Second, the Liberals will need to win francophone seats in suburban and exurban regions surrounding the island of Montreal from the Bloc Quebecois. Nationalist voters there shifted their federal vote preferences from Pierre Trudeau to the Mulroney Conservatives to Duceppe Blocquistes to the Layton New Democrats and now back to the Bloc, with the Liberals winning seats more because of vote splitting by their opponents than their own performance. These Montreal-area seats have never been competitive for the Conservatives since 1988 or the NDP since Layton’s historic 2011 performance. As a result, it makes vote splitting in these ridings less likely. But the current political rapprochement between the Trudeau Liberals and Quebec’s popular nationalist Premier Francois Legault could eat into Bloc support and deliver a breakthrough for the Liberals.

Ontario

In Ontario, the Liberals took almost every seat in the GTA in 2019, so holding these gains will be paramount, but modest improvements in two York Region seats, two Hamilton seats, and Barrie could edge them towards a majority. Two small-town seats just east of the GTA are also targets, including social conservative Derek Sloan’s seat in Hastings – Lennox and Addington as he is now running as an independent after being ejected from the CPC caucus by Erin O’Toole.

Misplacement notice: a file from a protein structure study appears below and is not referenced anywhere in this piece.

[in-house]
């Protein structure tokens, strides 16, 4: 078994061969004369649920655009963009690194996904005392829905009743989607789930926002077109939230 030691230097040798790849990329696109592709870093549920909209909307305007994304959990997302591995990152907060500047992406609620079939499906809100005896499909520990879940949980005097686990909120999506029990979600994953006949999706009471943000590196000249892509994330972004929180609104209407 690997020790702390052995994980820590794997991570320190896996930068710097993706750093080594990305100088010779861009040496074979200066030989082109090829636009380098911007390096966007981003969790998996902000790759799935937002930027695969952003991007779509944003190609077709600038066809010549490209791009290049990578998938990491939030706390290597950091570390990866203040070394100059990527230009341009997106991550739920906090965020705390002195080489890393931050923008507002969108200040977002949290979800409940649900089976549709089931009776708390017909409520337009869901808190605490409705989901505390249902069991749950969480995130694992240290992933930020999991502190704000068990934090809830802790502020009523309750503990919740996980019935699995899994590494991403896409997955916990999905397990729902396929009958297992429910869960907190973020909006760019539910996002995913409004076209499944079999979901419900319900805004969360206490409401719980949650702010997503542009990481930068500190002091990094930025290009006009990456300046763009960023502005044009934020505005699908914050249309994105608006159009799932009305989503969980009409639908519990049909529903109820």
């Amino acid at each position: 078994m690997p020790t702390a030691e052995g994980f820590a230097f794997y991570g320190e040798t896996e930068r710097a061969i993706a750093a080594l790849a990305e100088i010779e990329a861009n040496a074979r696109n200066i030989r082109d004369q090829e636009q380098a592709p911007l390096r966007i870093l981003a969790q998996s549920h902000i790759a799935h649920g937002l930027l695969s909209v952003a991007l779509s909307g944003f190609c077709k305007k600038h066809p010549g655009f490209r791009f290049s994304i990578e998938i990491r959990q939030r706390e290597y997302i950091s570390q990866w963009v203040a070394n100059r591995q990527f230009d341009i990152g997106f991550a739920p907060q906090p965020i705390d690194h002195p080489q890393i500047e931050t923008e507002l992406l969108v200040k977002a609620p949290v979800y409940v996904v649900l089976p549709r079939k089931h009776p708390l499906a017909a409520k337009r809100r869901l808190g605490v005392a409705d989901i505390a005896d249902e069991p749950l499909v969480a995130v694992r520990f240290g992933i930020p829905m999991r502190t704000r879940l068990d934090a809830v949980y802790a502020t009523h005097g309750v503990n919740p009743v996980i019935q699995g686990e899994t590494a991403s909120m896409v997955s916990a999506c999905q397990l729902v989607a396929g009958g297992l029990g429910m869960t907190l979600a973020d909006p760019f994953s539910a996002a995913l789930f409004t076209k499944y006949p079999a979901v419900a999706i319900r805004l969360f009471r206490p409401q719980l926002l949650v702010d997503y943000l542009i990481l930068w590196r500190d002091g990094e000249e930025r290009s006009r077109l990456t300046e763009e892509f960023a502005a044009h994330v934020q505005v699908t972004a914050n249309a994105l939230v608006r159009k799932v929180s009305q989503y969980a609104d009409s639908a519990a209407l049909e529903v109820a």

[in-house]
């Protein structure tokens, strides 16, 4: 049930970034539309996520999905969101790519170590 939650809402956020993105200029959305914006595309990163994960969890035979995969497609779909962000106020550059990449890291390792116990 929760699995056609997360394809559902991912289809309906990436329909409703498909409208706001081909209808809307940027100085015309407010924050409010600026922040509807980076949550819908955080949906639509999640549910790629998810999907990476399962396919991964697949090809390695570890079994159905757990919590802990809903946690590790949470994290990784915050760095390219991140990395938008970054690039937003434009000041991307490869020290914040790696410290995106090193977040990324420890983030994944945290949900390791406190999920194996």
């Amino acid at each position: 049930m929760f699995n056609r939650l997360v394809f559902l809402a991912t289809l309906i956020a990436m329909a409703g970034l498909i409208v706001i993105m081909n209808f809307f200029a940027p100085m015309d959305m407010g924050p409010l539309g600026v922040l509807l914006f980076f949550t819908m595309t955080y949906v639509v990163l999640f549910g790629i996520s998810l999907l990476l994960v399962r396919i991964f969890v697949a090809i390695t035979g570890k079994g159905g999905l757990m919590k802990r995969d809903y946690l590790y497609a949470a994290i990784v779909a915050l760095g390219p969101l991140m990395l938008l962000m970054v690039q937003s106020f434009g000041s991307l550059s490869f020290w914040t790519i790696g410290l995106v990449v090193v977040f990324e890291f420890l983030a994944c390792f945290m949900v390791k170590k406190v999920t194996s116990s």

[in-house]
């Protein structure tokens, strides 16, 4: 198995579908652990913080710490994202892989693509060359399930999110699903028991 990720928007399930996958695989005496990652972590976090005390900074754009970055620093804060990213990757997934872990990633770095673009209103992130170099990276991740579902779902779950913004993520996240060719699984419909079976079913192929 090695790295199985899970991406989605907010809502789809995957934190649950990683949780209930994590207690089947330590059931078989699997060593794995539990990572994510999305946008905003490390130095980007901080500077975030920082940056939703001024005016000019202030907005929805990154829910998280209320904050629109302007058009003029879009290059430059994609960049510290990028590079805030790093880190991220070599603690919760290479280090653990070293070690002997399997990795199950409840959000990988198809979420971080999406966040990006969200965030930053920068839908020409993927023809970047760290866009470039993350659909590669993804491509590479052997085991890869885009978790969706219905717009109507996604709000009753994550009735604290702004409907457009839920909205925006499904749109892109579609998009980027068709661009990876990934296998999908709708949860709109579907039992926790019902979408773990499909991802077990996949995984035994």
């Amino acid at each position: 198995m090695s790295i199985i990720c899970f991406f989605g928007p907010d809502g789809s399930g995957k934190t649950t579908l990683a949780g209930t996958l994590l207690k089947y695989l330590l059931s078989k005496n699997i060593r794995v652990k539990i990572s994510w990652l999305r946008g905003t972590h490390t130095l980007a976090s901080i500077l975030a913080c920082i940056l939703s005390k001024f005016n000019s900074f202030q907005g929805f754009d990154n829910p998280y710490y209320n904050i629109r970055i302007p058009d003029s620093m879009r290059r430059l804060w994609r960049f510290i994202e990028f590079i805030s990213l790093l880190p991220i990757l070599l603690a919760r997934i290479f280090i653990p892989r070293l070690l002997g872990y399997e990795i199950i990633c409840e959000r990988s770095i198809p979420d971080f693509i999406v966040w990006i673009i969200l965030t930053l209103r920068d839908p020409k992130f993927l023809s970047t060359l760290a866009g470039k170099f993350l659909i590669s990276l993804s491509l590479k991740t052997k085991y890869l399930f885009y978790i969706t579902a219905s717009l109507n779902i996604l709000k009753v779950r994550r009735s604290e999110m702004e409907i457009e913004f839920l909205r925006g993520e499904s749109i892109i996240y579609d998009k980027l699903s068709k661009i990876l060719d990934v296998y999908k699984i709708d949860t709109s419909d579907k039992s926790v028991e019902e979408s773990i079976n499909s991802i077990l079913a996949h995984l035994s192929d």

The general risk to the Liberals in calling an early election, especially during the summer, is that they need the progressive voting coalition that has won them elections in 2015 and 2019 to stick with the party and not wander away. The goal for them is clearly to win a majority, not another minority. They need a contrast between Trudeau and O’Toole to get occasional voters out to the polls. If they can’t replicate it with contrasting against the Conservatives, they will need to find it elsewhere.

Moves in the last 72 hours to mandatory vaccination for federal workers, and plane and train passengers, may be an attempt to generate some of that tension with an issue of public resonance. It may be an attempt to cause splits within the Conservative team. It may provide emotional motives for voters to line up at polling stations or mail-in a ballot. The risk of course is that it fails, and voters remain highly skeptical of the need for an election, driving down turnout and creating unpredictability.

Conservative Party of Canada

If a path to a majority for Justin Trudeau and the Liberal Party is narrow, it’s even narrower for Conservative Leader Erin O’Toole. On the eve of the election, Conservatives have trailed in virtually every national poll, a trend that has continued since just after O’Toole won his party’s leadership in August 2020. It’s a tough position to be in going into a campaign, but a lot can happen during an election, and no one knows that better than Justin Trudeau, having gone from third to first place in 2015.